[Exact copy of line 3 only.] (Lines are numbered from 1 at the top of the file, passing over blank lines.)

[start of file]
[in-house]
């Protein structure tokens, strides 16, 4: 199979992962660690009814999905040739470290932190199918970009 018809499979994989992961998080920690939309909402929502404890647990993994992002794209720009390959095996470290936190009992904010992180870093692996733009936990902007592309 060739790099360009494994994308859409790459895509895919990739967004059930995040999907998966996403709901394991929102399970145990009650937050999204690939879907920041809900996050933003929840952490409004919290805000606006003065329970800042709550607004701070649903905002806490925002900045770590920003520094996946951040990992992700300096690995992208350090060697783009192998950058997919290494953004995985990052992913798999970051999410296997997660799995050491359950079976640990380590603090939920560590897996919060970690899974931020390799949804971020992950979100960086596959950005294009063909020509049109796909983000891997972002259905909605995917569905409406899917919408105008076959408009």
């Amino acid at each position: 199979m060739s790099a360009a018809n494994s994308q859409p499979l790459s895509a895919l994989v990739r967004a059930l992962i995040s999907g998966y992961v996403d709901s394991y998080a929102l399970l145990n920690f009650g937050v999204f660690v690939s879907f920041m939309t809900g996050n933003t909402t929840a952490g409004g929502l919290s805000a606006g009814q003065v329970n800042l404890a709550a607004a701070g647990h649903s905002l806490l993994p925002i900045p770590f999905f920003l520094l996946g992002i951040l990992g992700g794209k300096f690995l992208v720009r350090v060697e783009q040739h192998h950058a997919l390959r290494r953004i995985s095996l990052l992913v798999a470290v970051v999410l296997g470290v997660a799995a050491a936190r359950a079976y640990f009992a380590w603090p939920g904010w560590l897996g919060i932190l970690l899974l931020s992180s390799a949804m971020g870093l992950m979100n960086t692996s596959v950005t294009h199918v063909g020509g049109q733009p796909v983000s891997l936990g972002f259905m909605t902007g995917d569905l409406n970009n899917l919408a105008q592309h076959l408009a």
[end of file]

């Amino acid at each position: 199979m060739s790099a360009a018809n494994s994308q859409p499979l790459s895509a895919l994989v990739r967004a059930l992962i995040s999907g998966y992961v996403d709901s394991y998080a929102l399970l145990n920690f009650g937050v999204f660690v690939s879907f920041m939309t809900g996050n933003t909402t929840a952490g409004g929502l919290s805000a606006g009814q003065v329970n800042l404890a709550a607004a701070g647990h649903s905002l806490l993994p925002i900045p770590f999905f920003l520094l996946g992002i951040l990992g992700g794209k300096f690995l992208v720009r350090v060697e783009q040739h192998h950058a997919l390959r290494r953004i995985s095996l990052l992913v798999a470290v970051v999410l296997g470290v997660a799995a050491a936190r359950a079976y640990f009992a380590w603090p939920g904010w560590l897996g919060i932190l970690l899974l931020s992180s390799a949804m971020g870093l992950m979100n960086t692996s596959v950005t294009h199918v063909g020509g049109q733009p796909v983000s891997l936990g972002f259905m909605t902007g995917d569905l409406n970009n899917l919408a105008q592309h076959l408009a």